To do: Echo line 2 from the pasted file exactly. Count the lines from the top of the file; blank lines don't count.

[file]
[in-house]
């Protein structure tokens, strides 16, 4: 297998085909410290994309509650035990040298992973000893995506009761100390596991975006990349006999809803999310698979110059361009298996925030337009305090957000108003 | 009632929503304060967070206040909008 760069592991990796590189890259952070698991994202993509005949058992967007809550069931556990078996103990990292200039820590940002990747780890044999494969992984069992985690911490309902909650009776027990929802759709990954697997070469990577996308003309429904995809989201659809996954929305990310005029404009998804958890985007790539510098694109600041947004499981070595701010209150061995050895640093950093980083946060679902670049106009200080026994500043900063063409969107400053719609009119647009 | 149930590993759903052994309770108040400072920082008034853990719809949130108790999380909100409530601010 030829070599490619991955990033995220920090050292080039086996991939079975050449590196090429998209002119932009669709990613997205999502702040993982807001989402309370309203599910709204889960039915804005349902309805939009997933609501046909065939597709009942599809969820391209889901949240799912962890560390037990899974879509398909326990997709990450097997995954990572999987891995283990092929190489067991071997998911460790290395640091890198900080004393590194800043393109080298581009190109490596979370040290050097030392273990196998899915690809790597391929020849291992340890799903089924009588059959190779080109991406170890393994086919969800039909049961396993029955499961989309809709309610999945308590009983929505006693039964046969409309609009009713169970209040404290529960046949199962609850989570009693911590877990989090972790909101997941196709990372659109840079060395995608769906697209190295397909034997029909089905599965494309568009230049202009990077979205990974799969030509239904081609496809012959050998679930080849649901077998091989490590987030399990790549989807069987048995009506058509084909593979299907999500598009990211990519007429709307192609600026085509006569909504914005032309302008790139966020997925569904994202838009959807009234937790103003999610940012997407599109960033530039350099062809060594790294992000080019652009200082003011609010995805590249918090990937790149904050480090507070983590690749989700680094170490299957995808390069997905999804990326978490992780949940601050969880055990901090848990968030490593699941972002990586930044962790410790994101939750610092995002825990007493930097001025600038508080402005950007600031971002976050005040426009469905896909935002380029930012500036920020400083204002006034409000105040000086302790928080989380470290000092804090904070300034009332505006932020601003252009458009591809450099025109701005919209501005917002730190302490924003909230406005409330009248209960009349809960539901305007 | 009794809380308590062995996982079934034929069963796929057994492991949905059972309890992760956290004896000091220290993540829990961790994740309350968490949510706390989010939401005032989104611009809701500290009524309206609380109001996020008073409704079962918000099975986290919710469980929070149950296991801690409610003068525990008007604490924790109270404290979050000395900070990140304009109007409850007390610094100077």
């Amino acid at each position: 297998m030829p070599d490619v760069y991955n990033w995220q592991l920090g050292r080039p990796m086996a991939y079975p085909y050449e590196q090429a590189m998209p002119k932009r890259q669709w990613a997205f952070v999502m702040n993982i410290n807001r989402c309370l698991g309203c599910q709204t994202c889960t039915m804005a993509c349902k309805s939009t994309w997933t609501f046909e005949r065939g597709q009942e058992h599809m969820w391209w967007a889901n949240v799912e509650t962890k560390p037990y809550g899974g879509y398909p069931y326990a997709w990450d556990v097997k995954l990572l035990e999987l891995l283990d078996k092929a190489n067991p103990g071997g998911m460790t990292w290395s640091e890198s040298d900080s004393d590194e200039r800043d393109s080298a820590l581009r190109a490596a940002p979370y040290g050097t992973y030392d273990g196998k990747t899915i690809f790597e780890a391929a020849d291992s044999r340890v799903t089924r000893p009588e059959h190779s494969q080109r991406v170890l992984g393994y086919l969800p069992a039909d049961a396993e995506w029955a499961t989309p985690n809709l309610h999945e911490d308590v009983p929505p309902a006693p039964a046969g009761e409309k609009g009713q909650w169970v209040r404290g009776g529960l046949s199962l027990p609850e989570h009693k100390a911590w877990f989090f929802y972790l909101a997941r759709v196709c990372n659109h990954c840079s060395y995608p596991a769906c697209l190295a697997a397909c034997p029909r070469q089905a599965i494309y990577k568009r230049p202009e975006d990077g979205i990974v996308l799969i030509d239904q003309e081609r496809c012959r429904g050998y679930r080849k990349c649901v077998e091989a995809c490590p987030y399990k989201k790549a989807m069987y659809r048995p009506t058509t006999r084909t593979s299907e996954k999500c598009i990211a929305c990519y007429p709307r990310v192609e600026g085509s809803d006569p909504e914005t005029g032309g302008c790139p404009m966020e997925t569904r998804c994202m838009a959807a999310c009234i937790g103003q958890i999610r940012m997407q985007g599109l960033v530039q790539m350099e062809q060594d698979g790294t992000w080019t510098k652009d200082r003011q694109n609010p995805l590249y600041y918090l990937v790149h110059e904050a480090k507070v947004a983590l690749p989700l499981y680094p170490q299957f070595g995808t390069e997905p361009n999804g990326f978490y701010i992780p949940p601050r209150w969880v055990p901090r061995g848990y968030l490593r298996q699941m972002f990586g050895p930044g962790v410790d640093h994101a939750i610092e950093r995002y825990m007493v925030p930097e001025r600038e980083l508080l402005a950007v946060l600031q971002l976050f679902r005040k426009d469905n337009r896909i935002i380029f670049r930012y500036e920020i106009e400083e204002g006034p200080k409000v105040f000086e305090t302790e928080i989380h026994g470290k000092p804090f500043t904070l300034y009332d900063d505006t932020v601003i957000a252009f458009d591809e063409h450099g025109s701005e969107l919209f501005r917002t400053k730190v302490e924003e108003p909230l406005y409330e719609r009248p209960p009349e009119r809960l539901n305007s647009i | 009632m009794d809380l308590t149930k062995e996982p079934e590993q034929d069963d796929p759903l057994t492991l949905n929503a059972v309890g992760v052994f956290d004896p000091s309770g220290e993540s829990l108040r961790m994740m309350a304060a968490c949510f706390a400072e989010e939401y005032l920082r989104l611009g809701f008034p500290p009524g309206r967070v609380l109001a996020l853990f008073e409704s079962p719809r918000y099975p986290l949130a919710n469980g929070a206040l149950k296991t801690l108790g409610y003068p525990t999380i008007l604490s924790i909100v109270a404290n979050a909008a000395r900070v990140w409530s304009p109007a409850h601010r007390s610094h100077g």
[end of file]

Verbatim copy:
């Protein structure tokens, strides 16, 4: 297998085909410290994309509650035990040298992973000893995506009761100390596991975006990349006999809803999310698979110059361009298996925030337009305090957000108003 | 009632929503304060967070206040909008 760069592991990796590189890259952070698991994202993509005949058992967007809550069931556990078996103990990292200039820590940002990747780890044999494969992984069992985690911490309902909650009776027990929802759709990954697997070469990577996308003309429904995809989201659809996954929305990310005029404009998804958890985007790539510098694109600041947004499981070595701010209150061995050895640093950093980083946060679902670049106009200080026994500043900063063409969107400053719609009119647009 | 149930590993759903052994309770108040400072920082008034853990719809949130108790999380909100409530601010 030829070599490619991955990033995220920090050292080039086996991939079975050449590196090429998209002119932009669709990613997205999502702040993982807001989402309370309203599910709204889960039915804005349902309805939009997933609501046909065939597709009942599809969820391209889901949240799912962890560390037990899974879509398909326990997709990450097997995954990572999987891995283990092929190489067991071997998911460790290395640091890198900080004393590194800043393109080298581009190109490596979370040290050097030392273990196998899915690809790597391929020849291992340890799903089924009588059959190779080109991406170890393994086919969800039909049961396993029955499961989309809709309610999945308590009983929505006693039964046969409309609009009713169970209040404290529960046949199962609850989570009693911590877990989090972790909101997941196709990372659109840079060395995608769906697209190295397909034997029909089905599965494309568009230049202009990077979205990974799969030509239904081609496809012959050998679930080849649901077998091989490590987030399990790549989807069987048995009506058509084909593979299907999500598009990211990519007429709307192609600026085509006569909504914005032309302008790139966020997925569904994202838009959807009234937790103003999610940012997407599109960033530039350099062809060594790294992000080019652009200082003011609010995805590249918090990937790149904050480090507070983590690749989700680094170490299957995808390069997905999804990326978490992780949940601050969880055990901090848990968030490593699941972002990586930044962790410790994101939750610092995002825990007493930097001025600038508080402005950007600031971002976050005040426009469905896909935002380029930012500036920020400083204002006034409000105040000086302790928080989380470290000092804090904070300034009332505006932020601003252009458009591809450099025109701005919209501005917002730190302490924003909230406005409330009248209960009349809960539901305007 | 009794809380308590062995996982079934034929069963796929057994492991949905059972309890992760956290004896000091220290993540829990961790994740309350968490949510706390989010939401005032989104611009809701500290009524309206609380109001996020008073409704079962918000099975986290919710469980929070149950296991801690409610003068525990008007604490924790109270404290979050000395900070990140304009109007409850007390610094100077």